T O Y O T A
for two hours as we jerked and swayed across the desert. We dodged porcupines, gemsboks, Mopane trees, and other obstacles that I never saw, and we made it. It was just a sandy patch of road outside the Khutse Game Reserve gate, but it felt like home.
A nice wad of Pula and many beers from our cooler richer, our new friends turned around and drove back to their work camp. We set up the tent again and collapsed.
New friends are not the only friends.
The next morning, towed to within saving distance, but still equally stranded, we asked the camp mechanic at the Khutse Game Reserve to help. Donald is a recent University of Botswana graduate in mechanical engineering, and he said:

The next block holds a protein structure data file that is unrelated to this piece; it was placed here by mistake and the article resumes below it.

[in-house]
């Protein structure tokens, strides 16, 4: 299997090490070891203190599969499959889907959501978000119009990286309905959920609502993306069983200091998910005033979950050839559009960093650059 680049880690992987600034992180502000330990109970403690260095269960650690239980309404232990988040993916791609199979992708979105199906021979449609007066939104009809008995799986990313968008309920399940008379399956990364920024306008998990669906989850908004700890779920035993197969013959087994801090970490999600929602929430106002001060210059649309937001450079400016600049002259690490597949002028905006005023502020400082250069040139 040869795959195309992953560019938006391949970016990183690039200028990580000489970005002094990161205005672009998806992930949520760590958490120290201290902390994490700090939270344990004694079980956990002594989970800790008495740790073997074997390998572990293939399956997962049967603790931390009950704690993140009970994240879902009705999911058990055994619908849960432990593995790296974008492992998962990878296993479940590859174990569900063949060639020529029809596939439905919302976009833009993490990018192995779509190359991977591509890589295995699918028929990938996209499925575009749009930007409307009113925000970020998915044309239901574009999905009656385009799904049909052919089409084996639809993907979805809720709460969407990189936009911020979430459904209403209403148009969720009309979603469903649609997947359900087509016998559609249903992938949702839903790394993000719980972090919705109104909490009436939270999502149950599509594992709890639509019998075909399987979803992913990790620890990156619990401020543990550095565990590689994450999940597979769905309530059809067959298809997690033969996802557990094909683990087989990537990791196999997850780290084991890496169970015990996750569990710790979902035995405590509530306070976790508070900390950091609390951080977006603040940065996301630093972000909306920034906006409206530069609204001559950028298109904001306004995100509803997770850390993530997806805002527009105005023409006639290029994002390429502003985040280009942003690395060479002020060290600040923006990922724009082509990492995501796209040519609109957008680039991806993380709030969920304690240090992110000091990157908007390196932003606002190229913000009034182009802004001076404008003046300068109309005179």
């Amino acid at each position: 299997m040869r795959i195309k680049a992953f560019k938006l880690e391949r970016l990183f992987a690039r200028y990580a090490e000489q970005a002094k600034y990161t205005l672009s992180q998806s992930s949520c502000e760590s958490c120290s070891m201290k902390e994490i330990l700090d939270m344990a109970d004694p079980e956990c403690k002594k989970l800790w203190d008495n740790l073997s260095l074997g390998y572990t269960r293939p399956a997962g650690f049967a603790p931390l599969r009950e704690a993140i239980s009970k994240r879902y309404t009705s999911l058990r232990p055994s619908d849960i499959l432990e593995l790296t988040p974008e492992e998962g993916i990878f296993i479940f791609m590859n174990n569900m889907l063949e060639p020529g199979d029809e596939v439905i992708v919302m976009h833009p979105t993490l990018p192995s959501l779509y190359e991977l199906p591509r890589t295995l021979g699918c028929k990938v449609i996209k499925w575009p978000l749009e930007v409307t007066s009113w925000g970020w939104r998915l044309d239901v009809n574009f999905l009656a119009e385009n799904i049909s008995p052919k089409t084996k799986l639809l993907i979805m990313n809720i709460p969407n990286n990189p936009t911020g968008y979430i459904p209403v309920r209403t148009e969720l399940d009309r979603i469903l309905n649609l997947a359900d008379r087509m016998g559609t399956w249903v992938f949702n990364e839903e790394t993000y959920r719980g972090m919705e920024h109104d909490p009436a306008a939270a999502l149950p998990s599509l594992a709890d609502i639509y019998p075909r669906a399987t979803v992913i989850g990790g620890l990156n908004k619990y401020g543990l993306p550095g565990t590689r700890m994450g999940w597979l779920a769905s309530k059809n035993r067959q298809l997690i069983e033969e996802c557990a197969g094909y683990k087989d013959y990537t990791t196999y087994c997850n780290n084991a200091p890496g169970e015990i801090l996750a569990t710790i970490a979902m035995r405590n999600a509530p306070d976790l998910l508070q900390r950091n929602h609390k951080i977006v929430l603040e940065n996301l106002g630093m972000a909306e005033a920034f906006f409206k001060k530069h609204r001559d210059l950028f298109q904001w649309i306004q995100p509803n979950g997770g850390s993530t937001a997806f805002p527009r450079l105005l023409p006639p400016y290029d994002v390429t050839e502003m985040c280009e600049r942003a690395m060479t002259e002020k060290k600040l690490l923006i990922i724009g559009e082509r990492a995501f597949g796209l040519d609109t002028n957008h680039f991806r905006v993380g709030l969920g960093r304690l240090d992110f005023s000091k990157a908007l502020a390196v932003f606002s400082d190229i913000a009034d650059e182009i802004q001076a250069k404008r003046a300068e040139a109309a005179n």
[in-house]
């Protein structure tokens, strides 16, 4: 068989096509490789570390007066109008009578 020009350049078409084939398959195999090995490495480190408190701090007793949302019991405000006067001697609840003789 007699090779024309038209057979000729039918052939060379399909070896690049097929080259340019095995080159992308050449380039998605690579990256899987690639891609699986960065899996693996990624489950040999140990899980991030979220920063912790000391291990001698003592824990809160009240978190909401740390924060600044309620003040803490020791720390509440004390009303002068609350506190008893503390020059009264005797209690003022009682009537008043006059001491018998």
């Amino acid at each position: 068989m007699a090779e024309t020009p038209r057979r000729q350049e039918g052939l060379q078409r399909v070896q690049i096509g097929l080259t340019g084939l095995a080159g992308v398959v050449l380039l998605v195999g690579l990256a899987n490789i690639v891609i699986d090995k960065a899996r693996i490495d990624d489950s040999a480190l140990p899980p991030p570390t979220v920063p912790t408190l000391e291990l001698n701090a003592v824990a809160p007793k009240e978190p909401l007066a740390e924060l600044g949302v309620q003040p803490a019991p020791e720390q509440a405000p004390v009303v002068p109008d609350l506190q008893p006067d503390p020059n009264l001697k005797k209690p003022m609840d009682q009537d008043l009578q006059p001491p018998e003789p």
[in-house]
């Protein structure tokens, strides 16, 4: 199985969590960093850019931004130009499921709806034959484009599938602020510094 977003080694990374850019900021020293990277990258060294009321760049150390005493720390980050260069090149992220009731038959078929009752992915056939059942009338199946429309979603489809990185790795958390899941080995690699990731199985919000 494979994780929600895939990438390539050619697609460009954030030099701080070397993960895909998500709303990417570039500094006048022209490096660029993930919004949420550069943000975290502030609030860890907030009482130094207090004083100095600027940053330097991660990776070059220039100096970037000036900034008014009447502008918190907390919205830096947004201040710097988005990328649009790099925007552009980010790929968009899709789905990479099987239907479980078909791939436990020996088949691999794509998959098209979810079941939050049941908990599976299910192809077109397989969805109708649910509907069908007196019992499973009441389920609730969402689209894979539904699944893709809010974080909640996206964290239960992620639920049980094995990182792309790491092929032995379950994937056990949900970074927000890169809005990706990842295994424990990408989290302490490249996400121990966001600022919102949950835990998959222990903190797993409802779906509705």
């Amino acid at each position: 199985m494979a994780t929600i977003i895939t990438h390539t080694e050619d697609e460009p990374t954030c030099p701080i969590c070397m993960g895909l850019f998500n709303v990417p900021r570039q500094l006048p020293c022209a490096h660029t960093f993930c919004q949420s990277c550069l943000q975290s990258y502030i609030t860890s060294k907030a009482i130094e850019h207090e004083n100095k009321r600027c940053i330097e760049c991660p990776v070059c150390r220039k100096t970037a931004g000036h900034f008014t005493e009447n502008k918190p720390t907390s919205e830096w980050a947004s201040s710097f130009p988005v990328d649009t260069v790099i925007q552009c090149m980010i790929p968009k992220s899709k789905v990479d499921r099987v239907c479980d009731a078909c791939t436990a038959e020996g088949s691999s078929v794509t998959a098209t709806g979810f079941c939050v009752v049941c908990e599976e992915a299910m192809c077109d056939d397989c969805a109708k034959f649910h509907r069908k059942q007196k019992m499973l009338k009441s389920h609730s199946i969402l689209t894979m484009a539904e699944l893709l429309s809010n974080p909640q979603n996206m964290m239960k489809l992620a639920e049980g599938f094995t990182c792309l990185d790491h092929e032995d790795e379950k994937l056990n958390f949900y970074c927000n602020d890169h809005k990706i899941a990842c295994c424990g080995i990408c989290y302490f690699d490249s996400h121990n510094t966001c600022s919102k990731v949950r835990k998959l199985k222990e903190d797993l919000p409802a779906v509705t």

“Oh, rra, you’ve broken this hose.”
We knew the hose was shot, what we needed was something to replace it.
Jovan and Dina from Road Beneath Our Feet were scheduled to meet us at Khutse that very day. Still without a cell signal, I called Jovan using the phone at the entrance gate office. The completely random number on his caller ID was probably pretty confusing.
“Dude. We’ve got a problem. Can you stop at the parts store, bring some 14mm heater hose and plastic T-fittings?”
With remarkable and comforting calm, Jovan said, “No problem.”
Recruiting some help from the camp staff, we fixed those hoses. We refilled the radiator, and we tried to restart our Pajero. With four more days planned on our Botswana adventure in Khutse, we had hoped for the best.